An EMV card
Retailers are being compelled to upgrade to EMV-compatible terminals before October 2015, which is a deadline imposed by the card networks - NOT by law as has been alleged - if the merchant wishes to avoid being held liable for fraudulent charges made at their stores.
Most terminals that support EMV that are available from the major manufacturers also support NFC, with some at a relatively low increased cost. Therefore, if a retailer has to upgrade to support EMV anyway, they may as well pay a little extra - if required - and get NFC support as well.
"Dont some retailers already have NFC capable terminals?"
Absolutely, some have had them for years. With some exceptions, you can identify an NFC-capable terminal by the presence of this logo:
CVS, for example, has had these terminals for well over two years - and Google Wallet users had been using them with little fanfare - until CVS shut down the NFC feature on their terminals.
"Wait, what? They paid for those terminals and then disabled the NFC capability?"
Yup, you got it. Within days after Apple Pay launched, CVS and Rite Aid disabled the ability to make NFC payments in their stores.
"That's odd. Why would they do that?!"
CVS and Rite Aid belong to a consortium of retailers known as MCX. MCX is in the process of rolling out an alternative payment system known as "CurrentC", and the move by CVS and Rite Aid is apparently related to this. MCX is backed by some heavyweights in retail, including Wal-Mart, 7-Eleven, Shell, Circle-K, and others.
However, the reasoning is cloaked in mystery. The New York Times published an article stating that MCX members are contractually prohibited from accepting other forms of mobile payment:
The problem is that under the terms of their MCX contractual agreement, they are not supposed to accept competing mobile payments products like Apple Pay, according to multiple retailers involved with MCX, who spoke on the condition of anonymity. If these retailers break their contracts, they will face steep fines for doing so, these people said.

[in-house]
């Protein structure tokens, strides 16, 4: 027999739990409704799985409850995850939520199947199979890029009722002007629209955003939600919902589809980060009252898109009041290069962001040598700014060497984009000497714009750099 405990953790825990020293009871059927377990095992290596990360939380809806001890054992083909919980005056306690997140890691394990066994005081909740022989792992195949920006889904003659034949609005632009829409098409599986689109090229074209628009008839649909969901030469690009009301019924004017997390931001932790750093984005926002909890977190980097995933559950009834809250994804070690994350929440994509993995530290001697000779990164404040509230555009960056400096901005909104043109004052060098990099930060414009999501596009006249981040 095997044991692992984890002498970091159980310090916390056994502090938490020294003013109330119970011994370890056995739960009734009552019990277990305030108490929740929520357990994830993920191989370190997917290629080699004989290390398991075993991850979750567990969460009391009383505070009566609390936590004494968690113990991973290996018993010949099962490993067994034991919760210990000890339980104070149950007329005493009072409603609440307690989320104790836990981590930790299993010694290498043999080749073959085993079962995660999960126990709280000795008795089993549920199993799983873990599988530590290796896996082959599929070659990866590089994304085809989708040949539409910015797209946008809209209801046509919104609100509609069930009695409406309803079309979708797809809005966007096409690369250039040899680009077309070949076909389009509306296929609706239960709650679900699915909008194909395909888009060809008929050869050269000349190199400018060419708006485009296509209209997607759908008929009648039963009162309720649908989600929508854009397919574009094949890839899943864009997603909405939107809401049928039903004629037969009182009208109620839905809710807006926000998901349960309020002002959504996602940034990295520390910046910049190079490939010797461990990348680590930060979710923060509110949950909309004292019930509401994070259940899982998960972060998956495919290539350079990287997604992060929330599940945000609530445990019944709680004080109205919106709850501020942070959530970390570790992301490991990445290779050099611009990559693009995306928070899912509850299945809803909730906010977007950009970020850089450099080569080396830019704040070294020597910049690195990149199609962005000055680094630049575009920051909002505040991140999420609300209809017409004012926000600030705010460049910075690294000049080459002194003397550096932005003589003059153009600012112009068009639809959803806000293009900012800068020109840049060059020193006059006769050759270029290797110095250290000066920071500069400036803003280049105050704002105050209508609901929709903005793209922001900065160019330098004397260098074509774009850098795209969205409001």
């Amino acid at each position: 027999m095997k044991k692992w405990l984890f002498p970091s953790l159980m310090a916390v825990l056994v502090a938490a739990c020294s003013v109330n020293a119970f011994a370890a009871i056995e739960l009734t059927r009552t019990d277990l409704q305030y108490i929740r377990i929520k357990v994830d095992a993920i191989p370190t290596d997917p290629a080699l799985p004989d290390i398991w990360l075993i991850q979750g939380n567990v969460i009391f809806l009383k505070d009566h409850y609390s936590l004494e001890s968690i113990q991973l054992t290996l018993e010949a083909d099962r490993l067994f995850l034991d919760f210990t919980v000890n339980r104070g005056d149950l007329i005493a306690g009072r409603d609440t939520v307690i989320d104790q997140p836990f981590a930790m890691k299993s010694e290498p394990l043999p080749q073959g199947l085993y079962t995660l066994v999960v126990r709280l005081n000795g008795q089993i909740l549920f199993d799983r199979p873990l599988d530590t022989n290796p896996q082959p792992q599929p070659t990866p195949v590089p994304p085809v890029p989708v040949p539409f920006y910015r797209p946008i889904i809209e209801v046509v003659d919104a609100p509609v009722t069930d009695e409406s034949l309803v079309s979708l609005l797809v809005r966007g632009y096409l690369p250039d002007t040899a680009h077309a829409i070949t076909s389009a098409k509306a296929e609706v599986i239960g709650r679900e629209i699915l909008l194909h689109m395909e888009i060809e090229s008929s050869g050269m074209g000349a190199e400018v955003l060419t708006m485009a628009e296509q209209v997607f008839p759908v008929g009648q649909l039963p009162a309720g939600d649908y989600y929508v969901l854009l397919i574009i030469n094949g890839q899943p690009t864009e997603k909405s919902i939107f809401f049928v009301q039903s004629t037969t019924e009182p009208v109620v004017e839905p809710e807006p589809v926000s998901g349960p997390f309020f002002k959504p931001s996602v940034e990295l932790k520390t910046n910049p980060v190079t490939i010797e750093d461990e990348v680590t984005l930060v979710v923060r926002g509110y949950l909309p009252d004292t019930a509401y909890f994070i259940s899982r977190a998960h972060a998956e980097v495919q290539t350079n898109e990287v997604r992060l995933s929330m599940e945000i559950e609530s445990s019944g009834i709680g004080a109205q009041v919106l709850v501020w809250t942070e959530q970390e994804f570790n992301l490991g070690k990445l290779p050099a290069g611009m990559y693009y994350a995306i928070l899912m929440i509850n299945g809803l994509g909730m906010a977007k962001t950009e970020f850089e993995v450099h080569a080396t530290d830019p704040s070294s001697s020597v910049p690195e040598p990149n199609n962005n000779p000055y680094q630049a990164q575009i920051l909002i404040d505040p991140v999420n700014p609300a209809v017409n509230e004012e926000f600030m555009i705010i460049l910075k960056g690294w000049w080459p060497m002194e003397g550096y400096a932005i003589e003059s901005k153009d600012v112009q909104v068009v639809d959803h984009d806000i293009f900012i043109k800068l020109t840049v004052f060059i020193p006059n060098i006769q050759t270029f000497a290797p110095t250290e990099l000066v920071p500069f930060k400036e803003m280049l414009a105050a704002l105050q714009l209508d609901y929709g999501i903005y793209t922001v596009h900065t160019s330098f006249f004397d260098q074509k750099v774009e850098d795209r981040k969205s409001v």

However, MCX held a press conference with reporters where their CEO appeared to refute it, only to have his responses "clarified" by MCX's COO:
Rankin said despite what has been reported, MCX retailers were allowed to use Apple Pay without suffering any sort of penalty. However, MCX retailers will have to leave MCX if they want to accept Apple Pay.
He then appeared to clarify his own clarification:
"When merchants join us, they have a choice... they can't have Apple Pay or Google Wallet until their exclusivity expires," said Scott Rankin, MCX chief operating officer.
So essentially what it boils down to - at the moment - is that a retailer can be part of MCX, or accept Apple Pay, but not both.
Oddly, one MCX member, the grocery chain Meijer, has said that it will continue to accept Apple Pay, leading to speculation that it will be leaving MCX.
“We have had the technology in our stores to accept mobile wallets for several years now,” Meijer spokesman Frank Guglielmi said. “If a customer has Apple Pay capability, our hardware works with it.”
“We don’t plan to remove or disable these systems,” he further said.
"Okay, so what about this CurrentC? If Wal-Mart and those other major retailers are backing it, maybe I should use that?"
A valid question. Let's examine CurrentC:
CurrentC appears to have been designed to overcome two issues that retailers want to solve: Avoiding the transaction fees that merchants pay to accept credit cards, and to allow merchants to collect (and potentially share) more information about their customers.